I have a full-time job with benefits for the first time since 1984.
Gosh, it sounds funny to even write that. As a stay-at-home mom and then a caregiver to my dad, I’ve worked full-time forever.
And I’ve had great benefits. The kind “real” employers can’t possibly offer.
But that’s probably a post for another day.
I have a full-time job.
A little over a year ago, I started working at the front desk at the same sports facility where I’ve worked many years in aquatics. Part-time, of course.
It is so much fun. I look forward to going to work every day.
When a woman retired in June, my boss asked if I wanted to come on full-time.
“Um, letmethinkaboutthat-no,” I said, all too quickly, clearly not thinking about it, because, seriously, I haven’t worked full-time outside the home in 37 years.
They hired someone else who left within a few months for a better job.
I mean, really, who wants to be part-hostess, part-policeman, part-retail sales clerk, part-telephone operator, part-let-me-help-you-with-_________(fill in the blank)?
Yesterday I was reminded all over again why I love this job.
One of the perks is paid work-out time. Yep, I get paid to go swimming if things are quiet. Yesterday I took advantage of that.
As I was changing back into my work clothes after a swim and a shower, I heard a woman crying. We were the only two people in the locker room. She was sitting on a bench in the shower area, her head in her hands, weeping.
“Are you okay?” I asked. (Dumb question — clearly she was not.)
“No,” she said, looking up at me.
“Can I do anything for you?” I asked.
“No,” she said, and she proceeded to tell me her story. Her husband was very sick. He was waiting to be transferred to a hospital in New York City. The helicopter had been arranged but then the weather didn’t cooperate. The bed that was being held for him in New York was given up. Then the helicopter was able to fly but there was no bed for him. Then there was a bed and a helicopter but his condition had deteriorated so that he needed a procedure to stabilize him. “He’s in the OR now,” she said, “and I just walked down here to take a shower and clear my head.”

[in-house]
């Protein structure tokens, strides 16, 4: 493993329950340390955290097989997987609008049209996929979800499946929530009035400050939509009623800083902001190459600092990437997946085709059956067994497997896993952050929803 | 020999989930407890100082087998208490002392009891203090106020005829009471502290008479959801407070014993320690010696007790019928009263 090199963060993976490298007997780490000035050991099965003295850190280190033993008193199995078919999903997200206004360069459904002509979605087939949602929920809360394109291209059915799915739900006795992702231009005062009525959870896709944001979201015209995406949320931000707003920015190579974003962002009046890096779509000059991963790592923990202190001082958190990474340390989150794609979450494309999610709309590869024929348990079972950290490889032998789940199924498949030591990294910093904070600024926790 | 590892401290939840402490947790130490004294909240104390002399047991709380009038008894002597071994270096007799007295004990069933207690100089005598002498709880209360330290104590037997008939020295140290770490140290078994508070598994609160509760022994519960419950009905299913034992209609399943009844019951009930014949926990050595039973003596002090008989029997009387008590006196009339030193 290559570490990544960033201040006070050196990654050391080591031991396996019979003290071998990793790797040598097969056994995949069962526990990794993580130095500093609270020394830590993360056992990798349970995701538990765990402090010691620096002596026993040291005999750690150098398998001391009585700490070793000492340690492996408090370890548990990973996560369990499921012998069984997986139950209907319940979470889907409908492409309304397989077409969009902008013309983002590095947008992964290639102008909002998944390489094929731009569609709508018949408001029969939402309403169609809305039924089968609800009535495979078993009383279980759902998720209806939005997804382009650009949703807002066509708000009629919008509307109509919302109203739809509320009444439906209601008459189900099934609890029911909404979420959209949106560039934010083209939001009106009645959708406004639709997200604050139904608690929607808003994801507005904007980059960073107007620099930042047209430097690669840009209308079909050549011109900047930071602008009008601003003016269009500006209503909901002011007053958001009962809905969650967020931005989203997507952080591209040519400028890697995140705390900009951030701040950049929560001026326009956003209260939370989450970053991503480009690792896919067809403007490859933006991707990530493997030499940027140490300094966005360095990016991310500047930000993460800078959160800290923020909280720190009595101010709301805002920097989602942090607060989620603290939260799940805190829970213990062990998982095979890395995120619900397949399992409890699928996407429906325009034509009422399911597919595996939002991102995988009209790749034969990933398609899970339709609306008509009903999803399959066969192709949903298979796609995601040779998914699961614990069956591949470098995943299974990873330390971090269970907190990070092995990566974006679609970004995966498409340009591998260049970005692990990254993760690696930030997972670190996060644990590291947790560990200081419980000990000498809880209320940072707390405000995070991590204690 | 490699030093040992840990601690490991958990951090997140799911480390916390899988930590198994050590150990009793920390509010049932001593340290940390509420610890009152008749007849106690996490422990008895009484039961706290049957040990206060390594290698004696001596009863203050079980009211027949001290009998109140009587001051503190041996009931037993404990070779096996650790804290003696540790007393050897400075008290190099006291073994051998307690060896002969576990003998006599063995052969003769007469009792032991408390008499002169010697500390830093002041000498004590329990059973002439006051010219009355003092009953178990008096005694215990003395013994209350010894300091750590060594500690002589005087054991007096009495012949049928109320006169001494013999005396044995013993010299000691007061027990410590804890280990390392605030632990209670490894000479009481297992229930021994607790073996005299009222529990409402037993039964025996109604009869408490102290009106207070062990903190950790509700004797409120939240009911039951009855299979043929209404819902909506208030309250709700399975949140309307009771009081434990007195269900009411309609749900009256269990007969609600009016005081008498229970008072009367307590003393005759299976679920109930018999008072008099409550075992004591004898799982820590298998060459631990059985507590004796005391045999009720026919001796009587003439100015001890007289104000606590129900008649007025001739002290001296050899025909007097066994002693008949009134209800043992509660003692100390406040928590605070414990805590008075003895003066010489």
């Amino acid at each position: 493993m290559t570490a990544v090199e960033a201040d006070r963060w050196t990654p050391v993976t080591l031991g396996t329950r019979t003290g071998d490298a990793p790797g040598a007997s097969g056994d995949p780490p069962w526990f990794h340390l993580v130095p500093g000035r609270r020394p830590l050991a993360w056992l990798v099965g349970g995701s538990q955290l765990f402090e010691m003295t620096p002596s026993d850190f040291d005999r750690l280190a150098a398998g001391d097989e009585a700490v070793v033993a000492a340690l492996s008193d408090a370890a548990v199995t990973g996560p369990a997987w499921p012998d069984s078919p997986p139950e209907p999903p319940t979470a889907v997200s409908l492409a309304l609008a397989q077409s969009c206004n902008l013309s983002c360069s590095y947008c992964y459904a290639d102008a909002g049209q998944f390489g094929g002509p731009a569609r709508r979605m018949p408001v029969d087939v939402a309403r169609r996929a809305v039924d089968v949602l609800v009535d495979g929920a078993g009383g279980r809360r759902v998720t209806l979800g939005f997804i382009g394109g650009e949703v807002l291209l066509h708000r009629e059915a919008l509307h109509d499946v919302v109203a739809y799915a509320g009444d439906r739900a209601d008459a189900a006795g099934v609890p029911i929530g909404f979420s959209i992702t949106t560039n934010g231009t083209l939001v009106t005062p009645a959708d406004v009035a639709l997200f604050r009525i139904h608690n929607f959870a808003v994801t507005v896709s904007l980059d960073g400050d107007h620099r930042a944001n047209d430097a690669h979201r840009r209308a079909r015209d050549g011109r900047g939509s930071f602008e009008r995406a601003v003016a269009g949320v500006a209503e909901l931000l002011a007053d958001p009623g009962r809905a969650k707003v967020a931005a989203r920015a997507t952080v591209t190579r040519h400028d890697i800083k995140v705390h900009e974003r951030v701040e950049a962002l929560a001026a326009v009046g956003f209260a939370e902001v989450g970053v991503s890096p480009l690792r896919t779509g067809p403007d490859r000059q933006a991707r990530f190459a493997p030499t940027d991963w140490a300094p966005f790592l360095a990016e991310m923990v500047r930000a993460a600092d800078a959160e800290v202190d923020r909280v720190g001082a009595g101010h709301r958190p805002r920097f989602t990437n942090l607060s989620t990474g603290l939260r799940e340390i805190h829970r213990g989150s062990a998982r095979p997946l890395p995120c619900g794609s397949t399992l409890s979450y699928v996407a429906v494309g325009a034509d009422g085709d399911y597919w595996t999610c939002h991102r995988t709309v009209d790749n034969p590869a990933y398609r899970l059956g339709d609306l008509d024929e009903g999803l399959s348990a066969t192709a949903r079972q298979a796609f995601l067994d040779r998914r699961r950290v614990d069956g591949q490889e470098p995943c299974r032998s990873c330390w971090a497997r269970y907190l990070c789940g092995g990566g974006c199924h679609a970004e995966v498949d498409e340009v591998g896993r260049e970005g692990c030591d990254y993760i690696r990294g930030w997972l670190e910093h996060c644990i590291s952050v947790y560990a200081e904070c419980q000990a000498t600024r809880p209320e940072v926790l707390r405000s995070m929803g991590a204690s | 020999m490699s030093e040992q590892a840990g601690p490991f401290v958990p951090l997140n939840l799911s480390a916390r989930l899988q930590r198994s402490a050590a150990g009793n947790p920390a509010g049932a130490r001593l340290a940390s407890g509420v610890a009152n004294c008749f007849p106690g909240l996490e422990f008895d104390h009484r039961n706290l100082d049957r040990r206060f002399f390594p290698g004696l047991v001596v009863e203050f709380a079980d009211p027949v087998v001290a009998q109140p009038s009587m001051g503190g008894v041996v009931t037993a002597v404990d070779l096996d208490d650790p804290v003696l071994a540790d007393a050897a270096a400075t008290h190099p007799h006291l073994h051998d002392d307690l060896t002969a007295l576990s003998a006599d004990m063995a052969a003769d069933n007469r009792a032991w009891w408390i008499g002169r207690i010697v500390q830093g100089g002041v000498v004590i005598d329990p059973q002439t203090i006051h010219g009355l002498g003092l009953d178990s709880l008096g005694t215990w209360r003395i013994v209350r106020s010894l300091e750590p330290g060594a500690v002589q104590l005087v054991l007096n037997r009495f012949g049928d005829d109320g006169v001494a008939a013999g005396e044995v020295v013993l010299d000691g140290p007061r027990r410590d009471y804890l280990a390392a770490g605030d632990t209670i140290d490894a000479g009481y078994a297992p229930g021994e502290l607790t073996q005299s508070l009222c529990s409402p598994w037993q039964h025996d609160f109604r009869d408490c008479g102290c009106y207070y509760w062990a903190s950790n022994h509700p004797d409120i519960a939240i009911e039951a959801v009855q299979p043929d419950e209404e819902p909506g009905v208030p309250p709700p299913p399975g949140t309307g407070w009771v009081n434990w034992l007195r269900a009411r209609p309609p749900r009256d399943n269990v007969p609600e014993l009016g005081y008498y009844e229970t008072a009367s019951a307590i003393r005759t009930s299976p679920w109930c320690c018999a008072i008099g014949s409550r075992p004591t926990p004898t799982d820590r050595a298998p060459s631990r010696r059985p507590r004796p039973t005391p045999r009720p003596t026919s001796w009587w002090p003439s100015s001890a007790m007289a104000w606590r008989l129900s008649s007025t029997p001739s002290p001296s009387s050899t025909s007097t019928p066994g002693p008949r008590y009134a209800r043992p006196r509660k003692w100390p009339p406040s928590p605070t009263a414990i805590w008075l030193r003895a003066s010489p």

“I’ll pray for you,” I said, but it sounded trite. I think she needed a hug.
“I’d hug you,” I said, “but it would be weird. I mean, you’re wearing just a towel, and social-distancing, and all that.”
She looked down at her towel and laughed. “You’re right.”
“Are you sure there isn’t anything I can do for you? Have you eaten today?” I asked again.
“No, no. I’m fine. I need to get going back to the hospital,” she said.
So I left her and went back to work.
At the front desk.
Suddenly, I remembered something in my bag. I ran to my staff locker and found it — a new little journal and a good pen.
When she came out, I handed her these two items.
“I know this seems weird,” I said, “but I want you to have these. While you’re sitting and waiting, write your feelings. It may help. Or write down the times and places you need to remember. Or scribble angrily. It’s okay. Putting it down on paper may help.”
She took them and thanked me. I thought she was going to cry again.
The front desk phone rang and I hurried back to answer it.
While talking on the phone, I watched the woman pull on her coat and her pom-pom hat. She waved as she walked out the door.
In that moment I knew why I love this job so much — it’s because I get to meet people like her.